Thinking about the taste of a dirty worm squishing around in your mouth when you bite into an apple, do you think pesticide use should be increased or decreased?


    Maintained at current levels.


Inspired by Jim Harper

Monday, November 22

Brandenburg Concertos free downloads

Check it out.

Free downloads of Bach's complete organ works

Free downloads of the complete organ works of Johann Sebastian Bach, recorded by Dr. James Kibbie on original baroque organs in Germany

Security theatre comedy

We took our shoes off and placed our laptops in bins. Schnei­er took from his bag a 12-ounce container labeled “saline solution.”

“It’s allowed,” he said. Medical supplies, such as saline solution for contact-lens cleaning, don’t fall under the TSA’s three-ounce rule.

“What’s allowed?” I asked. “Saline solution, or bottles labeled saline solution?”

“Bottles labeled saline solution. They won’t check what’s in it, trust me.”

They did not check. As we gathered our belongings, Schnei­er held up the bottle and said to the nearest security officer, “This is okay, right?” “Yep,” the officer said. “Just have to put it in the tray.”

“Maybe if you lit it on fire, he’d pay attention,” I said, risking arrest for making a joke at airport security. (Later, Schnei­er would carry two bottles labeled saline solution—24 ounces in total—through security. An officer asked him why he needed two bottles. “Two eyes,” he said. He was allowed to keep the bottles.)

So the TSA is basically there for the laughs.

Heah me talkin' to ya

Heah me talkin' to ya 03:24
Okeh # 8649 Louis Armstrong and his savoy ballroom five -fox trot - issue date: 12-12-1928.

From The Internet Archive

Thanks for nothing, Al

Former vice-president Al Gore said support for corn-based ethanol in the United States was "not a good policy", weeks before tax credits are up for renewal.


He explained his own support for the original program on his presidential ambitions.

"One of the reasons I made that mistake is that I paid particular attention to the farmers in my home state of Tennessee, and I had a certain fondness for the farmers in the state of Iowa because I was about to run for president."


"The size, the percentage of corn particularly, which is now being (used for) first generation ethanol definitely has an impact on food prices.

"The competition with food prices is real."

Saturday, November 20

Illinois Will Get Murdered If China Slows Its Imports

$2.5 billion of exports to China last year

363% growth over decade

--machinery (except electrical) worth $508 million
--crop production worth $406 million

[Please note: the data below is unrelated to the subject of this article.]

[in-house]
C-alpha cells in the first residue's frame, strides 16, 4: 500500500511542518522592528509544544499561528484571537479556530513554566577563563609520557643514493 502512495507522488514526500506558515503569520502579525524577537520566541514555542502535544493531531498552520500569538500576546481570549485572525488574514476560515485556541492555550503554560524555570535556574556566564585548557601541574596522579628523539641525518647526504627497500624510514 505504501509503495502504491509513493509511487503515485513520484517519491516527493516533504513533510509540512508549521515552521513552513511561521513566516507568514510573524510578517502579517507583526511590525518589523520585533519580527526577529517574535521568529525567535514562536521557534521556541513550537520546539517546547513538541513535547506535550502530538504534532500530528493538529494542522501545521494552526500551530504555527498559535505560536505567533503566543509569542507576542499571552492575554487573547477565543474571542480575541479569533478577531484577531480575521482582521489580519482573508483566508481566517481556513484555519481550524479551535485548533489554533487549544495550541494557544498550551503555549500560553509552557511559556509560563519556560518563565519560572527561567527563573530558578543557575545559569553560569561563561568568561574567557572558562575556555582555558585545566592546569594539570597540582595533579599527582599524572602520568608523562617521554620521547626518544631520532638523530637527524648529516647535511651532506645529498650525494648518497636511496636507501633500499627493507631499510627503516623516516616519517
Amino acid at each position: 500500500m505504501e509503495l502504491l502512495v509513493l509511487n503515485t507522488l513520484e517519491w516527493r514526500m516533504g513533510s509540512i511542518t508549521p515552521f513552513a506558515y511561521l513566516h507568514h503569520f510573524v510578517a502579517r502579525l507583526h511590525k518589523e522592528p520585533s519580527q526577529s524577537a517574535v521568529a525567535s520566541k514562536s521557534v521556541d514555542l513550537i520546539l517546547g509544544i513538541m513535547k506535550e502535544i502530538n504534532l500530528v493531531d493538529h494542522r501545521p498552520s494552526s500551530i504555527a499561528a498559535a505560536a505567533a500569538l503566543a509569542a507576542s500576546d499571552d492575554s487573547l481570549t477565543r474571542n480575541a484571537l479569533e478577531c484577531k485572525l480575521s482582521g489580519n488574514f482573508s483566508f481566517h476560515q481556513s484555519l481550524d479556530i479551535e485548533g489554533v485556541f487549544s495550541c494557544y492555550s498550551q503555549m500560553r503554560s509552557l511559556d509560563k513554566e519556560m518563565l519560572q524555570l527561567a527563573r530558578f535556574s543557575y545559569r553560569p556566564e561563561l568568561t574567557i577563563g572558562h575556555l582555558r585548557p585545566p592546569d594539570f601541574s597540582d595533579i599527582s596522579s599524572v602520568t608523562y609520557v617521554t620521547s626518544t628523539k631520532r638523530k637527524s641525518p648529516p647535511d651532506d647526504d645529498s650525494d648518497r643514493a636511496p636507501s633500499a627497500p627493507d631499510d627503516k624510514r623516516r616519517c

--waste and scrap worth $365 million
--computers and electronics worth $330 million
--chemicals worth $239 million

Major state employer Dyncorp might get screwed.

TSA Scans "Won't Catch Anybody"

With regard to our ongoing security theatre, Bruce Schneier says:
You have to be seen as doing something, even if nothing is the smart thing to do. You can't be seen as doing nothing.

Friday, November 19

HAL was a 'straight' computer

  1. How can we be so sure?
  2. If "he" was straight, what would his ideal match be? Could "he" have been set up with a "female" counterpart? What would a "female" computer be like?

Tuesday, November 16

Pain can make you feel better

Nonsuicidal self-injury (NSSI) (most commonly in the form of cutting or burning the skin) can lead to feeling better. Research suggests that it's because of the relief that occurs when something that causes acute, intense pain is removed.
Not unlike acupuncture and Beckett's Lemuel.

As long as we know where political contributions come from, it's OK

Top All-Time Donors, 1989-2010

from OpenSecrets.org.

Monday, November 15

I solved the deficit!

74% savings from spending cuts; 26% savings from tax increases. And here I thought I was against raising taxes.

Sunday, November 7

85% of Chinese believe in religion or the supernatural

Now, with three decades of prosperity under their belt — the first significant period of relative stability in more than a century — the Chinese are in the midst of a great awakening of religious belief. In cities, yuppies are turning to Christianity. Buddhism attracts the middle class, while Taoism has rebounded in small towns and the countryside. Islam is also on the rise, not only in troubled minority areas but also among tens of millions elsewhere in China.

It is impossible to miss the religious building boom, with churches, temples and mosques dotting areas where none existed a few years ago. How many Chinese reject the state’s official atheism is hard to quantify, but numbers suggest a return to widespread religious belief. In contrast to earlier surveys that showed just 100 million believers, or less than 10 percent of the population, a new survey shows that an estimated 300 million people claim a faith. A broader question in another poll showed that 85 percent of the population believes in religion or the supernatural.
Nothing on Guan Gong or other "Taoist" gods, though.

Thursday, November 4

I laughed out loud

In a discussion of Lisa Murkowski's write-in candidacy, James Taranto writes,
...she has a somewhat difficult name to spell. It's M-U-R-K-O-W-S-K-I, just so you know, and it's very important to get it right. According to the New York Times, even her husband, while voting, asked her, "Hon, how do you spell your last name?" (Her lesser half is named Martell; she uses her father's surname so as to make a statement against patriarchy.)
(emphasis mine)